IV. General Types of the Temple. — There is perhaps no building of the ancient world which has excited so much attention since the time of its destruction as the Temple which Solomon built at Jerusalem, and its successor as rebuilt by Herod. Its spoils were considered worthy of forming the principal illustration of one of the most beautiful of Roman triumphal arches, and Justinian's highest architectural ambition was that he might surpass it. Throughout the Middle Ages it influenced to a considerable degree the forms of Christian churches, and its peculiarities were the watchwords and rallying-points of all associations of builders. Since the revival of learning in the 16th century its arrangements have employed the pens of numberless learned antiquarians, and architects of every country have wasted their science in trying to reproduce its forms.
But it is not only to Christians that the Temple of Solomon is so interesting; the whole Mohammedan world look to it as the foundation of all architectural knowledge, and the Jews still recall its glories and sigh over their loss with a constant tenacity, unmatched by that of any other people to any other building of the ancient world.
With all this interest and attention, it might fairly be assumed that there was nothing more to be said on such a subject-that every source of information had been ransacked, and every form of restoration long ago exhausted, and some settlement of the disputed points arrived at which had been generally accepted. This is, however, far from being the case, and few things would be more curious than a collection of the various restorations that have been proposed, as showing what different meanings may be applied to the same set of simple architectural terms.
When the French expedition to Egypt, in the first years of this century, had made the world familiar with the wonderful architectural remains of that country, every one jumped to the conclusion that Solomon's Temple must have been designed after an Egyptian model, forgetting entirely how hateful that land of bondage was to the Israelites, and how completely all the ordinances of their religion were opposed to the idolatries they had escaped from forgetting, too, the centuries which had elapsed since the Exode before the Temple was erected, and how little communication of any sort there had been between the two countries in the interval. Nevertheless, as we shall presently see, the Egyptian monuments remarkably confirm, in many respects, the ancient accounts of the Temple at Jerusalem.
The Assyrian discoveries of Botta and Lavard have within the last twenty years given an entirely new direction to the researches of the restorers, and this time with a very considerable prospect of success, for the analogies are now true, and whatever can be brought to bear on the subject is in the right direction. The original seats of the progenitors of the Jewish races were in Mesopotamia. Their language was practically the same as that spoken on the banks of the, Tigris. Their historical traditions were consentaneous, and, so far as we can judge, almost all the outward symbolism of their religion was the same, or nearly so. Unfortunately, however, no Assyrian temple has yet been exhumed of a nature to throw much light on this subject, and we are still forced to have recourse to the later buildings at Persepolis, or to general deductions from the style of the nearly contemporary secular buildings at Nineveh and elsewhere, for such illustrations as are available. These, although in a general way illustrative, yet by no means, in our opinion, suffice for all that is required for Solomon's Temple. For some architectural features of that erected by Herod we must doubtless look to Rome. Of the intermediate Temple erected by Zerubbabel we know very little, but, from the circumstance of its having been erected under Persian influences contemporaneously with the buildings at Persepolis, it is perhaps the one of which it would be most easy to restore the details with anything like certainty. Yet we must remember that both these later temples were essentially Jewish, i.e. Phoenician, in their style; and we may there, fore presume that the original type, which we know was copied in plan, was likewise imitated in details to a very great degree. There are, however, two sources of illustration with which the Temple was historically connected in a very direct manner, and to these we therefore devote a brief attention before considering the several edifices in detail.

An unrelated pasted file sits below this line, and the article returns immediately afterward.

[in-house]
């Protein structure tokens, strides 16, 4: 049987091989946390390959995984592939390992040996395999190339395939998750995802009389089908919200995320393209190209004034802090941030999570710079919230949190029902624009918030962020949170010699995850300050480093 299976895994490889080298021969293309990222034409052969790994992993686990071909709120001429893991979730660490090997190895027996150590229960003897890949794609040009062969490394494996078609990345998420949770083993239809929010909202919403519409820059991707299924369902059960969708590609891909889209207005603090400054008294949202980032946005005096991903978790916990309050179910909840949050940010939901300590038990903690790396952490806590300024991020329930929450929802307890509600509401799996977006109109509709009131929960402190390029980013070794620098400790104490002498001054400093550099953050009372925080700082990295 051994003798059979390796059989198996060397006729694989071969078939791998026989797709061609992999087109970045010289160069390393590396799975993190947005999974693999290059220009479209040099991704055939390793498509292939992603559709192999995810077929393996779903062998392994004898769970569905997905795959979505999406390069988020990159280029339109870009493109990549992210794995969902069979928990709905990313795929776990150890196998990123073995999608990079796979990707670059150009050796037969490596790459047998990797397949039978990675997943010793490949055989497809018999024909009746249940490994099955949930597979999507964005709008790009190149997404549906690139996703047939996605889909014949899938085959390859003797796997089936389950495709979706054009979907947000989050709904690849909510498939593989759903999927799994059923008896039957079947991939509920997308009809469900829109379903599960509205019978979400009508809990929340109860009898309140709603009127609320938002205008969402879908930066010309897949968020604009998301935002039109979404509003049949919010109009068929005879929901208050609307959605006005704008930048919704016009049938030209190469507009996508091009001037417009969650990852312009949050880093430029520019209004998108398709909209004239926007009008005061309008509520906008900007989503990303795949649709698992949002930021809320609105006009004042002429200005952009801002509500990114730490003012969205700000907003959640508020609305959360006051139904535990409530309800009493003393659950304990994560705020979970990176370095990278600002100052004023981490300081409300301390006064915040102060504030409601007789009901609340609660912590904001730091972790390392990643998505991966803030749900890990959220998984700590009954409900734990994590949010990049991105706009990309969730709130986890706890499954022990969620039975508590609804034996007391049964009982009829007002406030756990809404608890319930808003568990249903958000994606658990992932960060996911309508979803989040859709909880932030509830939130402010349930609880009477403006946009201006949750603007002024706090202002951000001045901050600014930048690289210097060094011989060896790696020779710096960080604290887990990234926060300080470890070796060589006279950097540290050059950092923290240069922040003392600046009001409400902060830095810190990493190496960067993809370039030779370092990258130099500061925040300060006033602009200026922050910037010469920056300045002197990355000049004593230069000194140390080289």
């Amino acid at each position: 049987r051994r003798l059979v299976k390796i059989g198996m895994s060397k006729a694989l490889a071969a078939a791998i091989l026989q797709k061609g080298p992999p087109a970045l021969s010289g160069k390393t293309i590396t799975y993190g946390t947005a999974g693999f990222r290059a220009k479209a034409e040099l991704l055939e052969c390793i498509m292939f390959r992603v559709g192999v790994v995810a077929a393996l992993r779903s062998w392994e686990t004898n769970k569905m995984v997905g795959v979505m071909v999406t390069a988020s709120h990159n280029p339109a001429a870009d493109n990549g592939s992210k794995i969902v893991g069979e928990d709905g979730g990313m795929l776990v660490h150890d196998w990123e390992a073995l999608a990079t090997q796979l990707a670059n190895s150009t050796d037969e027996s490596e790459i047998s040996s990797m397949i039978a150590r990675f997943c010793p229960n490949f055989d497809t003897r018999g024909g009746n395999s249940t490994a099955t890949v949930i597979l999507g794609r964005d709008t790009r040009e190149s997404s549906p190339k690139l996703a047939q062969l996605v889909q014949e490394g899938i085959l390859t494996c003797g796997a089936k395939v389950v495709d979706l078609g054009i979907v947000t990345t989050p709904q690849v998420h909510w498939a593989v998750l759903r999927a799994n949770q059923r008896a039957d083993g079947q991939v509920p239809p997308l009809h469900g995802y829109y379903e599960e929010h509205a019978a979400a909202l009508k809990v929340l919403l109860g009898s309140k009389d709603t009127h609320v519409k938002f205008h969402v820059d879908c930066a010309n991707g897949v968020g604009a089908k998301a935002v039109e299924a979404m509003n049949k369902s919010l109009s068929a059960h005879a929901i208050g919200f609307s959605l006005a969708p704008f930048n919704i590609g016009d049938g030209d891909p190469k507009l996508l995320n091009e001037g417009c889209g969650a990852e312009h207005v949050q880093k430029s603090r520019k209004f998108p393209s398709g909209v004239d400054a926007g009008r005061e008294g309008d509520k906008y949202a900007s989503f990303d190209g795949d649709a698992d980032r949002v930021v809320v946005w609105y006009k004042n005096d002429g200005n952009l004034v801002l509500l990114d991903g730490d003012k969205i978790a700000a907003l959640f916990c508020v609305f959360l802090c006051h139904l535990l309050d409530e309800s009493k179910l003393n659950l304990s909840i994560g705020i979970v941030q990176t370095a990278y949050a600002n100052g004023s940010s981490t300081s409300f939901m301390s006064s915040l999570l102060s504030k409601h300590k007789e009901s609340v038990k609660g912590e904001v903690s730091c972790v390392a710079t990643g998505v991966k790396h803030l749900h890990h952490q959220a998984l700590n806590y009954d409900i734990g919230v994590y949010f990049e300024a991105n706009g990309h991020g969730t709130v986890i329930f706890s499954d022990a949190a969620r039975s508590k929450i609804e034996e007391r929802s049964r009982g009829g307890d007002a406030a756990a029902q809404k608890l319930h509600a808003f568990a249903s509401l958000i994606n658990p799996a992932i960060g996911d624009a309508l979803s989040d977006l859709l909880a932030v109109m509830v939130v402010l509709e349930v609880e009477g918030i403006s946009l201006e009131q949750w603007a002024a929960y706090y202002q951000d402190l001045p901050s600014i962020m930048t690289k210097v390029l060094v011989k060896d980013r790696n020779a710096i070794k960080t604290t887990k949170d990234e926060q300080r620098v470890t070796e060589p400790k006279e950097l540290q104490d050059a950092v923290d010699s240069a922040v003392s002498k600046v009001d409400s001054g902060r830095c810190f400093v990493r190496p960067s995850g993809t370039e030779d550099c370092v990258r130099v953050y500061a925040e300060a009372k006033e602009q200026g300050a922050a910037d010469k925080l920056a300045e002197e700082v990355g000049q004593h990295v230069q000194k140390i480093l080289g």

1. The Tabernacle erected by Moses in the desert was unquestionably the pattern, in all its essential features, of its Solomonic successor. In the gradually increasing sanctity of the several divisions, as well as in their strikingly proportionate dimensions, we find the Temple little more than the Tabernacle on an enlarged scale, and of more substantial materials. This is so obvious that we need not dwell upon it. (See TABERNACLE).
2. The Egyptian Temples, in their conventional style, evince, notwithstanding their idolatrous uses, a wonderful relation to both the Tabernacle and the Temple. As will be seen from the accompanying plan of the Temple of Denderah, which is one of the simplest and most symmetrical as well as the best preserved of its class, there is a striking agreement in the points of the compass, in the extra width of the porch, in the anterior holy place, in the interior shrine, in the side-rooms, in the columnar halls; and in the grander Egyptian temples, such as the earlier portions of those at Luxor and Karnak, we have the two obelisks at the portal like the pillars Jachin and Boaz. These coincidences cannot have been accidental. Nor is this general adoption of a plan already familiar to the Hebrews inconsistent with the divine prescription of the details of architecture (Exodus 25:9; 1 Chronicles 28:12). (See EGYPT).